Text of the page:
Mesrob Mutafyan

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His Beatitude Patriarch Mesrob II (Mutafyan)

Patriarch of Armenian Patriarchate of Constantinople

Mesrob II became the 84th patriarch of Turkey's Armenian Orthodox community in 1998 after Patriarch Karekin II passed away. Mesrob II studied theology in 1979-1982 at the Hebrew University of Jerusalem in Israel. He held several positions in Turkey's churches including bishop, chairman of the Religious Council, patriarchal vicar for Ecumenical Affairs, overseer of the Theological Auditorium, vice-president of the Patriarchal Advisory Council and archbishop. He is the editor-in-chief of the Shoghagat Theological Review. He has academically worked on the "Vanakan Vartabed's Commentary of Davoush on the Book of Job." He is bilingual in Turkish and English and uses classical Armenian, Hebrew, French and Italian in his academic studies.

Interview by Todays Zaman

Below is an interview with the Patriarch published on Sept 28 2007 in Turquie Europeenne, EU. It is remarkable in that first of all the Patriarch is clearly saying that the Armenian community of Turkey will face hostility if the genocide resolution passes, and that therefor the US Armenian community should drop the issue. The interviewer doesn't even seem to flinch that Armenians would face harm in Turkey over a US Congressional bill. The Patriarch doesn't seem to care that he is asking the Diaspora to stop fighting for justice - that progress is being hindered. As if any progress would ever be made without the Diaspora constantly clamoring for it. It is also remarkable that the Patriarch basically hints that there was a genocide, but that it was the Ottoman Empire, not the Republic of Turkey that did it. A convenient way out indeed - as if today's Germany was not held responsible for its NAZI predecessor.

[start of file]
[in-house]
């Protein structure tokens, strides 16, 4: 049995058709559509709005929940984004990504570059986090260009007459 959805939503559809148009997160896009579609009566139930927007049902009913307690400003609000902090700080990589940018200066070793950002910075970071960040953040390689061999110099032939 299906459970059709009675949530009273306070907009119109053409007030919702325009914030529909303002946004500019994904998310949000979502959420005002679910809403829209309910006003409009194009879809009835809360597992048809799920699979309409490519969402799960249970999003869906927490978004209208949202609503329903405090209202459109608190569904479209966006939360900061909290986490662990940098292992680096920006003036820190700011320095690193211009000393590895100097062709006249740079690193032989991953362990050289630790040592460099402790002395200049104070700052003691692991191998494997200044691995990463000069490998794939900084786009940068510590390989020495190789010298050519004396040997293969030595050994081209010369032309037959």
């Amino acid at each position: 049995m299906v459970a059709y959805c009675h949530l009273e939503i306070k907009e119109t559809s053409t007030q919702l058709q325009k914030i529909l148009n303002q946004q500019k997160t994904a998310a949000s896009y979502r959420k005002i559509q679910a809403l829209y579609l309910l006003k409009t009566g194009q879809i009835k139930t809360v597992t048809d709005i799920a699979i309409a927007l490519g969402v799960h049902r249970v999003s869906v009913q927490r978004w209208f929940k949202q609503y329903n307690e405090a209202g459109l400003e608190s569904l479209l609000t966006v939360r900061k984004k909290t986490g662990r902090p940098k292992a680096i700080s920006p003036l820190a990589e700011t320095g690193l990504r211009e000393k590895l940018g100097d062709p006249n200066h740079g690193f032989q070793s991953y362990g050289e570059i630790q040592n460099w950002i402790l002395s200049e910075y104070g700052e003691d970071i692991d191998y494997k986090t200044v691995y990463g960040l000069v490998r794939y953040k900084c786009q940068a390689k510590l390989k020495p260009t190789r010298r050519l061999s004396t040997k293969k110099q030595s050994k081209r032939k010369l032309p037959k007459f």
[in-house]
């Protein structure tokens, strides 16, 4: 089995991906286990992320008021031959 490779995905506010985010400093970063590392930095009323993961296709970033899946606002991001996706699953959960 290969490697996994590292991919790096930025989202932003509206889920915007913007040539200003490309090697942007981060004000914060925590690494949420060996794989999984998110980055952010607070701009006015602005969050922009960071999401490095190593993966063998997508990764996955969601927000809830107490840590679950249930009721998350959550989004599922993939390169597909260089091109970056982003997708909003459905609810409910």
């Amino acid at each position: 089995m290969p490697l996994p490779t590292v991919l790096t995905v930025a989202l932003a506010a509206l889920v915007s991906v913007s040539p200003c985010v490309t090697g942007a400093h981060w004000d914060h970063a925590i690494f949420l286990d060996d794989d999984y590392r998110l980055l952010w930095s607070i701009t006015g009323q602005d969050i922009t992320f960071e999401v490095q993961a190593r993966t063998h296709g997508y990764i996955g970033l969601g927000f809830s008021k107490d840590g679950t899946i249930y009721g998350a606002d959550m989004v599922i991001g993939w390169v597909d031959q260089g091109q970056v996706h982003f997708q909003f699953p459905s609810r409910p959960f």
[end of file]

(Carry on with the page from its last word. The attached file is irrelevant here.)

Do you think the investigation into the murder of Hrant Dink has been conducted thoroughly?

I'd like the real perpetrators behind this crime to be found.

Otherwise justice won't be served.

Are you worried?

I'm worried about radical nationalist movements. We need to exercise more tolerance in society. The same applies to relations with Armenia; we need academics, young people and artists from both sides to visit each other's country more.

Prime Minister Recep Tayyip Erdoðan has suggested the formation of a committee of historians from both sides plus other countries to study the history of the relations, but has not gotten a response from Armenia.

His suggestion was quite positive. I don't understand why the Armenian side did not respond well to such a positive approach to study the events of 1915.

You said 'the events of 1915.' Do you think there was a genocide?

We had big problems in the past; I find in particular the approach of Ýttihat Terakki's collective punishment of Armenians quite wrong. It wasn't the whole Armenian community who took up arms against the government, but I believe the Turkish Republic should not be accused of what happened then. The diaspora would say that it should be accused as long as there is a denial of what happened

What do you think of the 'Armenian genocide resolution' pending in the US Congress?

It's quite negative because the Armenian genocide resolution pending in the US Congress disrupts both the relations between Turkish people and Armenians in Turkey and between Turkey and Armenia.

How so?

We are the ones here living with our Turkish friends every day. The resolution's passage would have a cooling effect on our relations.